Wrapping up this quick San Diego trip (to ship and deliver wine for my wine club 2Bianchi.com), I just had to share this photo of my awesome nephews Abner and Oscar (brother Micah and sister-in-law Marguerite’s children).

Abner is holding a photo of his great-great-grandparents, mama Judy’s grandparents. It’s so remarkable to think about how far we’ve come from Russia, Poland, and Austria. And how radically the world has changed since then.

Would they have ever imagined that their progeny would be drinking unyeasted wines from the slopes of Mt. Etna on the far-flung shores of California?

Bartolo Mascarello 2008 Langhe Nebiolo [sic]

Talk about mimetic desire! You can imagine my envy when I read Mr. Franco Ziliani’s post this morning on tasting the 2008 Langhe Nebiolo [sic] by Maria Teresa Mascarello of the Bartolo Mascarello winery in Barolo.

For those of you who don’t read Italian, I’ve translated Mr. Ziliani’s tasting notes at VinoWire (here).

Maria Teresa made only 2,000 bottles of this reclassified Barolo (for a vintage, 2008, not ideal in Piedmont because of excessive rainfall).

Man, I hope someone will save a bottle to open with me!

In the meantime, read about it here…

Cinzia Merli, single mother, singular winemaker of Le Macchiole

Above: Cinzia Merli, owner Le Macchiole, with her enologist, former rugby player Luca D’Attoma, September 14, 2010.

There are few winemakers I know who possess the moral fortitude and spiritual clarity of Cinzia Merli, owner of Le Macchiole (Bolgheri), whom I met for the first time a few years ago when I was asked to interpret for her at a series of wine events.

And there are few human beings on this earth who possess such genuine and pure humanity. And she’s just a lot of fun to be around.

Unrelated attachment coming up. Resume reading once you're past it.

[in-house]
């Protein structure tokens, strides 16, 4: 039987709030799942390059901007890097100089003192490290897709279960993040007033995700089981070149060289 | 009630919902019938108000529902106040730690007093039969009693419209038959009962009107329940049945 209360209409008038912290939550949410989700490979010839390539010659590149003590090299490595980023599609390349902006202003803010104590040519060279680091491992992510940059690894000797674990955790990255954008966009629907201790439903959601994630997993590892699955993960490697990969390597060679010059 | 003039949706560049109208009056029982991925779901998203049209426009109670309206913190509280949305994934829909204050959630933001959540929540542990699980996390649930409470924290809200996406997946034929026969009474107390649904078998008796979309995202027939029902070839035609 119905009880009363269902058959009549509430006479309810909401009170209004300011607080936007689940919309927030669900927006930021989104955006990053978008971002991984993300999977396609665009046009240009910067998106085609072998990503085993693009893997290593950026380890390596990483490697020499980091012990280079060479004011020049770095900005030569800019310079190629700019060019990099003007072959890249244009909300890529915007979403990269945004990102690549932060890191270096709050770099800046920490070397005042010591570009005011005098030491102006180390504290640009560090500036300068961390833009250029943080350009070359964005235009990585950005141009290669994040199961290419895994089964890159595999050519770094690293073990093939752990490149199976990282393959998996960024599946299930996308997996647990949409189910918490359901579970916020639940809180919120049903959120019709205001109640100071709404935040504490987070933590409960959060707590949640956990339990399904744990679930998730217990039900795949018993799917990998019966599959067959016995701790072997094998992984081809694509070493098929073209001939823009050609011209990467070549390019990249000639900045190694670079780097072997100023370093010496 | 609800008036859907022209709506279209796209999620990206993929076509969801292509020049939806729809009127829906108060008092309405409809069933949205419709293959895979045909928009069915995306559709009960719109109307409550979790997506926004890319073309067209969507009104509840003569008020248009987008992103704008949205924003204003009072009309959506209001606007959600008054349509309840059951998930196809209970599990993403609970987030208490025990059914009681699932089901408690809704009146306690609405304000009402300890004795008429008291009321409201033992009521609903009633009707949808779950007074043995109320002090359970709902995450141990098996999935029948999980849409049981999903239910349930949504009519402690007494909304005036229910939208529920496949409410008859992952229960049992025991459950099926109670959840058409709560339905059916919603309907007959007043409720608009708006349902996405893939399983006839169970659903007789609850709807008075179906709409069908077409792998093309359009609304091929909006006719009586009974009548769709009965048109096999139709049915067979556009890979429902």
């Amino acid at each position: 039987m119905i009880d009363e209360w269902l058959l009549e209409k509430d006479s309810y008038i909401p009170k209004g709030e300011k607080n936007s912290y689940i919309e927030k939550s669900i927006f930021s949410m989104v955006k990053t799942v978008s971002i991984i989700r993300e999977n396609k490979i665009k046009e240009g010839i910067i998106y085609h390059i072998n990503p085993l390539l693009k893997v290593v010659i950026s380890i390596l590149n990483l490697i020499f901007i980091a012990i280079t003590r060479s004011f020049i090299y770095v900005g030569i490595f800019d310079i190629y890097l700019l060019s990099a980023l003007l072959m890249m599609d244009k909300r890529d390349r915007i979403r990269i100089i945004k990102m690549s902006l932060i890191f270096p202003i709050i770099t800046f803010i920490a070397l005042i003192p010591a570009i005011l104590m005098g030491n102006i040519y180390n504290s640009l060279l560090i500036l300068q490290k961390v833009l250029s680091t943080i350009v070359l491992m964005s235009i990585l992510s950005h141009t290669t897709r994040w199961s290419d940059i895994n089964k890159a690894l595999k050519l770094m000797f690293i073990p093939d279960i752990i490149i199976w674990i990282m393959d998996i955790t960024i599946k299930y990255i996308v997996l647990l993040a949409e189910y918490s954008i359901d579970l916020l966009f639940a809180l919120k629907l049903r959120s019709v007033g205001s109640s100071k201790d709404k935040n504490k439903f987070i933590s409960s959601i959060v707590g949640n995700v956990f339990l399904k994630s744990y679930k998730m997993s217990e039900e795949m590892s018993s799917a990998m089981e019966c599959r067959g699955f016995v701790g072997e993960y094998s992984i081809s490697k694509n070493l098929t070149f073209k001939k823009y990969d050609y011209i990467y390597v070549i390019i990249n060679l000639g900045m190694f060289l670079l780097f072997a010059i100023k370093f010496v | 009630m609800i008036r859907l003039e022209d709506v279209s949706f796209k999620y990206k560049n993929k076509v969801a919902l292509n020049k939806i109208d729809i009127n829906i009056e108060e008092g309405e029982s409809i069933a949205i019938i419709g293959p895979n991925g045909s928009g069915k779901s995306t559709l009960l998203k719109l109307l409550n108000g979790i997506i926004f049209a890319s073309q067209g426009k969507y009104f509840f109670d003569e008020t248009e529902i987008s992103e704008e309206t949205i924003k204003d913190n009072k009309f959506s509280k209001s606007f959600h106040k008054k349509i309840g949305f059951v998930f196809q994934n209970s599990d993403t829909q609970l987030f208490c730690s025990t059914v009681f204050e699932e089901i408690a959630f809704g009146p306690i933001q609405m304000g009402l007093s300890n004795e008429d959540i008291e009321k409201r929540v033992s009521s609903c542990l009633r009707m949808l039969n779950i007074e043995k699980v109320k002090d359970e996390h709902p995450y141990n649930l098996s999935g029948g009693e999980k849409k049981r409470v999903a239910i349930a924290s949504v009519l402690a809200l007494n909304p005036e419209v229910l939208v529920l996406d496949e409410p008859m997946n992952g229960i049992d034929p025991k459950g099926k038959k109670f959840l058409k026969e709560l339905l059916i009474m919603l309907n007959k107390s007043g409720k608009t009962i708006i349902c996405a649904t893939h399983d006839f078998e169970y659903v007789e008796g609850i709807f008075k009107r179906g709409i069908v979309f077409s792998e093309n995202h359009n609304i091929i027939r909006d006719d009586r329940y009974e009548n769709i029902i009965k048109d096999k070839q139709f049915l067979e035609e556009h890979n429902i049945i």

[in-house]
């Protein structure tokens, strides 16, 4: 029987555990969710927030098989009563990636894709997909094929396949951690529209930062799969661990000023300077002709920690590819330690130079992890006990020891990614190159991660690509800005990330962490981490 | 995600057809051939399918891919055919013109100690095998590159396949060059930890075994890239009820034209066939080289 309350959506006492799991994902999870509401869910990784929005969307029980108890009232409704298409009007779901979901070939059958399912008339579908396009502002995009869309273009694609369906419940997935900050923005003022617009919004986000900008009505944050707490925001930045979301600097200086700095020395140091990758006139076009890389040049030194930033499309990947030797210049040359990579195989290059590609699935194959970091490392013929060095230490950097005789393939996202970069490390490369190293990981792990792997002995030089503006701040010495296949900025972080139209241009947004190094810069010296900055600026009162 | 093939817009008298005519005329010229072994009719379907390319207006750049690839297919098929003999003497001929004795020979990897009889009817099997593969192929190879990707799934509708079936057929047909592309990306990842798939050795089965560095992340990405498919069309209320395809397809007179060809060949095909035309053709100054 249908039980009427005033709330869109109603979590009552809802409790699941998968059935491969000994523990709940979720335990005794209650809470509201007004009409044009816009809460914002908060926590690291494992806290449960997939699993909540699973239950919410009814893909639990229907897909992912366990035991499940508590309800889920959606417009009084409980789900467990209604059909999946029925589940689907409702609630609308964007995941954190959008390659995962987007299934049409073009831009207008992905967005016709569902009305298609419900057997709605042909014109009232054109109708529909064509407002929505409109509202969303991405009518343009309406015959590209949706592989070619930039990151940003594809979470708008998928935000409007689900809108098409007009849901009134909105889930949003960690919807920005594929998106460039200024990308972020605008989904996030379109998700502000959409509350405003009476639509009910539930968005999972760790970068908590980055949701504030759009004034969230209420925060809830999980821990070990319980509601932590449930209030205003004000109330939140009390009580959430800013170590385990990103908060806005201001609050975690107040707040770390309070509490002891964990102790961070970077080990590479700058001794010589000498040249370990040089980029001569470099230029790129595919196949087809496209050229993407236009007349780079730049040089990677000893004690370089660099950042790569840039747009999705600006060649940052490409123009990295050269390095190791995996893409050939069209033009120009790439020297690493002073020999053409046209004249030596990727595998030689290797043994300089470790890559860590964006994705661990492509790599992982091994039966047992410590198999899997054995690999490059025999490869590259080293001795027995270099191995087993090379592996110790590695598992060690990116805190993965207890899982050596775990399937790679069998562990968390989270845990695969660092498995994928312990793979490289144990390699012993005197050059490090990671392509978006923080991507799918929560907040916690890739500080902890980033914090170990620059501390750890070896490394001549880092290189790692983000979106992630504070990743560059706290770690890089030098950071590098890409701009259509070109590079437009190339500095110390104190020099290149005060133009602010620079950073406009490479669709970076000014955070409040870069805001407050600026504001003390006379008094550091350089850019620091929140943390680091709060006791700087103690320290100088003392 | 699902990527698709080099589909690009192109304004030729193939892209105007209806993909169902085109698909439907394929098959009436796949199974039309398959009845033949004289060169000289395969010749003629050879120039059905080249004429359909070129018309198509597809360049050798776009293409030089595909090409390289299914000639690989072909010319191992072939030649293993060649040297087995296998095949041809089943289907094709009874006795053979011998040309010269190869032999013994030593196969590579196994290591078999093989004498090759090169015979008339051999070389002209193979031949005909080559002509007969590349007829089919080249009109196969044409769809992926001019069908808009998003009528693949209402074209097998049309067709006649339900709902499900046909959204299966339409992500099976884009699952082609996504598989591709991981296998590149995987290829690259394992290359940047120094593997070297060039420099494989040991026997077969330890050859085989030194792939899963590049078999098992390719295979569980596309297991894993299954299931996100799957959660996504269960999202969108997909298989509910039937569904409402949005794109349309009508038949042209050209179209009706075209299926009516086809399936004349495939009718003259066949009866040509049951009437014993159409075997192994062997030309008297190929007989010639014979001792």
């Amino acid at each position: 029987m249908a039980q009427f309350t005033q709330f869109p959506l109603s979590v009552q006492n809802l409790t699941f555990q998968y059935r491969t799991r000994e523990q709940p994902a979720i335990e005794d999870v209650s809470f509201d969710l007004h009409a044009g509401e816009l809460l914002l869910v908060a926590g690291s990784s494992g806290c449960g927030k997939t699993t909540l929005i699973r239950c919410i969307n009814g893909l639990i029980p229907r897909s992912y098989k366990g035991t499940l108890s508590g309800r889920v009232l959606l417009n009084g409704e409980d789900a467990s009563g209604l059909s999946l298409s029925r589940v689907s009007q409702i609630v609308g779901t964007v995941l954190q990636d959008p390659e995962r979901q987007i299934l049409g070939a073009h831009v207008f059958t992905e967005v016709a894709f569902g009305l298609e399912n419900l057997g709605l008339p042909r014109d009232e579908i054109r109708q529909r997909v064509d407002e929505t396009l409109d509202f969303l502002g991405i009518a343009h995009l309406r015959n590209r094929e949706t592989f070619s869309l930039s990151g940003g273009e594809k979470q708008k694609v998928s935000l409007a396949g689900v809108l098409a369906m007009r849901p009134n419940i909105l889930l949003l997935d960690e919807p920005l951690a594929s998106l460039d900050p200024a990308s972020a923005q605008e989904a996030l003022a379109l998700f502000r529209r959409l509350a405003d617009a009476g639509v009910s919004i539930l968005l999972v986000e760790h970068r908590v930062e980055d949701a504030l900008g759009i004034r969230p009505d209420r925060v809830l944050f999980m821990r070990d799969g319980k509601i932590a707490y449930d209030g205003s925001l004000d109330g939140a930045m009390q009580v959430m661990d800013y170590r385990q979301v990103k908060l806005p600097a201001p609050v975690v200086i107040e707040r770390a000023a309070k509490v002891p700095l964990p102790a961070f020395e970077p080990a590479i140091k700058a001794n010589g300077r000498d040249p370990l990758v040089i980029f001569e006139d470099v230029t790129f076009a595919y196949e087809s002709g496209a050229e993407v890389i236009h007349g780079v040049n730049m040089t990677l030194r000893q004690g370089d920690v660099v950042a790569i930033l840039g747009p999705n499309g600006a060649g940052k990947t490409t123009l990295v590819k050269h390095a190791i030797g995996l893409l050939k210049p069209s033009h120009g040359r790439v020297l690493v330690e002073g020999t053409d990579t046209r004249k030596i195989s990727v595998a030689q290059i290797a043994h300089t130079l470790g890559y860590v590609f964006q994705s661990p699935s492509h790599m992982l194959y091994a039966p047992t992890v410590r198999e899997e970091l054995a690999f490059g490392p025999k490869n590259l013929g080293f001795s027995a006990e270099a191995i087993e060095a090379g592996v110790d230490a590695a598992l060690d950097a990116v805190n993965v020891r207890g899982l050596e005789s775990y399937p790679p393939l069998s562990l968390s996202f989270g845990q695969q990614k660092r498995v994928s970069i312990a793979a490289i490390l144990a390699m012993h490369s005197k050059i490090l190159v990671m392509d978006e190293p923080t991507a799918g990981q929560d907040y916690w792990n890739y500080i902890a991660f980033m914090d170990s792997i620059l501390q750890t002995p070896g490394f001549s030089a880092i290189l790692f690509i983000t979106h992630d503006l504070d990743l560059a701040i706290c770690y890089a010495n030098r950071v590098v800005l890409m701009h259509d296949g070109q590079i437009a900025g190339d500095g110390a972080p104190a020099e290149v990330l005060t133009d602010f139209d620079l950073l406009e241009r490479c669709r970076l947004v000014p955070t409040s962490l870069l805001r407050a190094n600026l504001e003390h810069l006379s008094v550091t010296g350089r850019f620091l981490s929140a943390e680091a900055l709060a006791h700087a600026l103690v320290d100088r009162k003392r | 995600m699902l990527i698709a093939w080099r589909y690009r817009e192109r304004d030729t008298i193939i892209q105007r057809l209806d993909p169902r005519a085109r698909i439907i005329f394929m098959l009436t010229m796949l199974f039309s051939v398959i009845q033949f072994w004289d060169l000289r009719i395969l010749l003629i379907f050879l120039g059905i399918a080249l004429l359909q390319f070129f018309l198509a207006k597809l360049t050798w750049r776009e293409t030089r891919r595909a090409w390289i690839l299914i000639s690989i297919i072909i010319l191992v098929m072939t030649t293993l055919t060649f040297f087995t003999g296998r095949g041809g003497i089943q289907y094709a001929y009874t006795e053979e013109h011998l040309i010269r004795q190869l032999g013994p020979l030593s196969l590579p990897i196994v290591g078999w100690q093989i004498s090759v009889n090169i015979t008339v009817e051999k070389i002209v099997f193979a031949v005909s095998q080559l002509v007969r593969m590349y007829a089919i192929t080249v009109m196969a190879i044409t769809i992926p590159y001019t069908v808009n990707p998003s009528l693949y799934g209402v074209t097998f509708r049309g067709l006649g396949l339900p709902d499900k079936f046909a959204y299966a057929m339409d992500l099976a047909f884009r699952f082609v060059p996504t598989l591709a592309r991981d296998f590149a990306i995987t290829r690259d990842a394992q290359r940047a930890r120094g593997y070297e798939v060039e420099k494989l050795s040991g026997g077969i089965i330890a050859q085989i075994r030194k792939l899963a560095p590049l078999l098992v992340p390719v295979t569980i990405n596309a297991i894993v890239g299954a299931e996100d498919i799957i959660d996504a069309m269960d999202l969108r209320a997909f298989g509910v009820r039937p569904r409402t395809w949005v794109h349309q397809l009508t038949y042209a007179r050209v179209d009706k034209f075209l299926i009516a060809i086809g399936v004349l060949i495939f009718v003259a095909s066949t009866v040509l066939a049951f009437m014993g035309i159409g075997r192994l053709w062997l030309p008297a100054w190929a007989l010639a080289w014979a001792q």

Above: Seafood in Bolgheri (in the upper Maremma) is fresh and plentiful. Cinzia and I had lunch at Nonna Isola (literally, Grandma Island) in Castiglioncello, a wonderful small seaside community, deliciously forgotten in the 1960s.

You certainly don’t need me to tell you about her famous wines, the astronomic scores they’ve garnered, and the regal prices they command. Ubi major minor cessat: Tom Hyland has written perhaps most amply on this winery and it wines. (Check out this post but also see this thread and the many tasting notes.)

Above: I was captivated by the sight of this 60s-era cinémathèque in Castiglioncello. Just imagine all the stories that have played out on and off the screen there!

There are many before me who have told the incredible story of Cinzia’s family: how she and her dynamic husband Eugenio transformed a small family vineyard, jug wines, and a tavola fredda (cold table) restaurant/café into one of the most coveted and collected labels in the world and how he then suddenly, unexpectedly, and tragically left this world for another.

The story not often retold is how the community around her expected her to sell or to fail after the loss nearly ten years ago. In the chauvinist world of Italian wine, few imagined that she would succeed as she has, raising her brand to the highest levels of American and Asian connossieurship and collectability.

Above: Cinzia often calls her wines her “children.” I got to taste through her current vintages and I am convinced that 2006 was a great vintage for Cinzia and her family. The Paleo (100% Cabernet Franc) was stunning in this vintage. I was impressed also by the acidity and (what seemed to me a) greater amount of Cabernet Franc in the 08 Bolgheri DOC and I wonder if she’s reclassified some of her 08 Paleo (not an easy vintage in Tuscany). This wine might represent the greatest value in a world of wines that I simply cannot afford. Tuscan Syrah is not what I personally or typically reach for but I know collectors will be rewarded by the unusually bright acidity and generous fruit in her sure-to-be-show-stopping 06 Scrio.